Japanese-style food delivery gains ground among safety-conscious Chinese consumers

JIJI

A Japanese-assisted home delivery service for organic vegetables is slowly gaining ground in China, building on local residents’ lack of trust in food safety and concerns about pollution.

Through the service, consumers are connected by trust with farmers who produce vegetables without using agricultural chemicals or chemical fertilizers.

Senior officials of the project hope the service will establish a new agricultural business model that uses Japanese methods to instill a stronger sense of commitment to safety and peace of mind about food in Chinese society.

On Dec. 23, when the first-ever red alert on air pollution was issued for Tianjin in northeast China, farmers were tending to cherry tomatoes and lettuce in a greenhouse at a suburban farm operated by the Fuping Development Institute, a public interest nongovernmental organization.

Instead of burning coal, the greenhouse uses an environmentally friendly heat storage system in which bricks absorb sunlight. The vegetables grown there are safe enough to be eaten on site without processing, with carrots tasting rich and sweet.

“Organic farming is friendly to both people and the soil,” a Chinese staff member said. “We want to make organic vegetables available to many people.”

In December 2012, the Fuping Development Institute set up a joint venture with Daichi Wo Mamoru Kai, a pioneer of organic vegetable home delivery services in Japan.

It could not have been a worse time to get started.

Relations between Japan and China had deteriorated to the lowest point in years due to the standoff over the Senkaku Islands in the East China Sea.

But since the joint venture launched an organic vegetable home delivery service in Beijing in May 2013, the business has grown to about 3,000 deliveries per month.

Backed by rising demand from affluent and middle-class consumers willing to pay higher prices for vegetables as long as they are safe, the joint venture has also started selling organic vegetables in a high-end supermarket in Beijing.

“When I started an organic agriculture movement more than 40 years ago, Japan was suffering serious air pollution and food contamination,” recalled Kazuyoshi Fujita, president of Daichi Wo Mamoru Kai, based in Chiba Prefecture.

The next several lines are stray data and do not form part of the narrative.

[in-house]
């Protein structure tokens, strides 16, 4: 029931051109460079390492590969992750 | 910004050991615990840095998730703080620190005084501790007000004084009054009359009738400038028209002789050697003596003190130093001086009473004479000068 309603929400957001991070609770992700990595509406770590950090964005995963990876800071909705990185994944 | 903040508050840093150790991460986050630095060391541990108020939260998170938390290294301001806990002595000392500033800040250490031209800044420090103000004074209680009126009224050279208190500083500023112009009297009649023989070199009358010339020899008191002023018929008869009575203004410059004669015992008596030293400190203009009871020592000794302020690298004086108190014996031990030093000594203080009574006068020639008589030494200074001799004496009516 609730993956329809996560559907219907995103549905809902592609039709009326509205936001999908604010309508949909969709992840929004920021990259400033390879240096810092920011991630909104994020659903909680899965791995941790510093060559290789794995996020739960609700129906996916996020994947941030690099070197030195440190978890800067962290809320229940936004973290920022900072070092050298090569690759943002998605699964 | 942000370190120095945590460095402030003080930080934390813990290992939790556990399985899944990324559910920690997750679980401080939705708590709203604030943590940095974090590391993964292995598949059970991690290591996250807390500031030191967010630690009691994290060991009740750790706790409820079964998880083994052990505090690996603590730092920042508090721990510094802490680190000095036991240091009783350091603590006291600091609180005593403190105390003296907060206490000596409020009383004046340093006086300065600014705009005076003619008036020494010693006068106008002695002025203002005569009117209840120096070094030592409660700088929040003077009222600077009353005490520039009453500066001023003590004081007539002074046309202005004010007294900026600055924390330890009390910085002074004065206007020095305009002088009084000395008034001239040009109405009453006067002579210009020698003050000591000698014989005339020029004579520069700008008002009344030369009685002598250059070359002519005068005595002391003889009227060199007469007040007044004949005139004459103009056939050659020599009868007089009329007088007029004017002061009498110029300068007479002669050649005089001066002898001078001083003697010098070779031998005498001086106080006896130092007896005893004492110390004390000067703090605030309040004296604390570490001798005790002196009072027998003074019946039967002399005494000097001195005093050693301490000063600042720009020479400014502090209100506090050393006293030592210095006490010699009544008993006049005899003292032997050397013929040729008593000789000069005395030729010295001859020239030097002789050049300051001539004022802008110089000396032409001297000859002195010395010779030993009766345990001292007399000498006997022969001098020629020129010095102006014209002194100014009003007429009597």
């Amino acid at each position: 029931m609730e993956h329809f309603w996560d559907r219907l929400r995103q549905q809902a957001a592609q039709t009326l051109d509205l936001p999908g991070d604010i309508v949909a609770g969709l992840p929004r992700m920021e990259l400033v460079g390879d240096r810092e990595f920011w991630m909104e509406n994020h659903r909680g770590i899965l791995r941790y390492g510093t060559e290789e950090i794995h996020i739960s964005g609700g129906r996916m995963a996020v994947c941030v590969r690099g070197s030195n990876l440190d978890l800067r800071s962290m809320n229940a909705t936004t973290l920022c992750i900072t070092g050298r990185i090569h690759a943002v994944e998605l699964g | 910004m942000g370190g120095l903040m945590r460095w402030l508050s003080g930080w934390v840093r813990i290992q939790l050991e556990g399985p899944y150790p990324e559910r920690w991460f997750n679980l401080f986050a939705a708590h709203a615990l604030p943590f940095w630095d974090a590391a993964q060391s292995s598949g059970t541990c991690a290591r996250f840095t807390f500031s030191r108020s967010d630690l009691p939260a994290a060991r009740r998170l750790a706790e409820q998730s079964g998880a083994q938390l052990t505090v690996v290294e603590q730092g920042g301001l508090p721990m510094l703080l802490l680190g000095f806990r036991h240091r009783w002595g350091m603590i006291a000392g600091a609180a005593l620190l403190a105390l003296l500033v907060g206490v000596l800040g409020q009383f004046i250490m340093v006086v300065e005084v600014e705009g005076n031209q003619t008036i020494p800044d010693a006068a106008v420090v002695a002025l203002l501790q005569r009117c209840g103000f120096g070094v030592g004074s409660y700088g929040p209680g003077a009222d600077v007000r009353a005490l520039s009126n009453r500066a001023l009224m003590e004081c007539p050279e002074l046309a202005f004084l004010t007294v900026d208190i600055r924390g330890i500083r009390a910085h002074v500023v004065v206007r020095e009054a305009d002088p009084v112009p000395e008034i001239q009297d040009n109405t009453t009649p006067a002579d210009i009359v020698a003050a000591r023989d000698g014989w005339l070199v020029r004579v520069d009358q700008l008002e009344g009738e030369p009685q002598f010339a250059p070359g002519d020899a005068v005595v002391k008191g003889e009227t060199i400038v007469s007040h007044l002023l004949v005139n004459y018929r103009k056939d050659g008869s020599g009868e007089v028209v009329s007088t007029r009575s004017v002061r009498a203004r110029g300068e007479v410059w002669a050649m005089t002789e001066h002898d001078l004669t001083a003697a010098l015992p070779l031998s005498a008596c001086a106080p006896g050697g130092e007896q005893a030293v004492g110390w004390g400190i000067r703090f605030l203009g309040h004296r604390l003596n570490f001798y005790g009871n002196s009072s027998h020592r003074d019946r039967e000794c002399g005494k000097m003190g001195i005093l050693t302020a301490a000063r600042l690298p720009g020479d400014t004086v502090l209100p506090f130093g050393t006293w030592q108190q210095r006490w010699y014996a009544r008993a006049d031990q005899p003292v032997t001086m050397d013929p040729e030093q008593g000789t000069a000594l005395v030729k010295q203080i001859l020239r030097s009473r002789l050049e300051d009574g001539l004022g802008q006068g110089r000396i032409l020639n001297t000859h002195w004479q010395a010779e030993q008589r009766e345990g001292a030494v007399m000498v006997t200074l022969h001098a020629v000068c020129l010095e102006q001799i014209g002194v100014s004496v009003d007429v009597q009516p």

“I decided to deliver to the customer’s front door trustworthy agricultural produce for which the producers are known to the consumers,” Fujita said. “The use of agrochemicals or chemical fertilizers kills earthworms and loaches in soil and water. What happens to them will also happen in the human world.”

Fujita’s beliefs won over Shen Dongshu, executive director and president of the Fuping Development Institute.

“China faces problems similar to those that confronted Japan 40 years ago,” Shen said. “There are many things that we can learn from Japan.”

The Chinese leader of the institute’s farm in the Tianjin suburbs took part in a three-year training program with farmers in Japan. He has adopted Japanese methods for making fertilizers from cattle manure and for removing pests.

The farm provides training for young people from farming communities across China. When they promote Japanese-style organic agriculture in their home communities, agricultural items that are beneficial to human health and the environment will be accepted more widely, which in turn will help impoverished farmers stand on their own.

Solutions to the increasing problems of poor food safety and environmental pollution in China can no longer be bought about by the government alone and need the involvement of private-sector efforts, including by NGOs and citizens.

“A sense of crisis is spreading in China over lack of trust,” Fujita said. “If producers and consumers are connected by trust, that could change society.”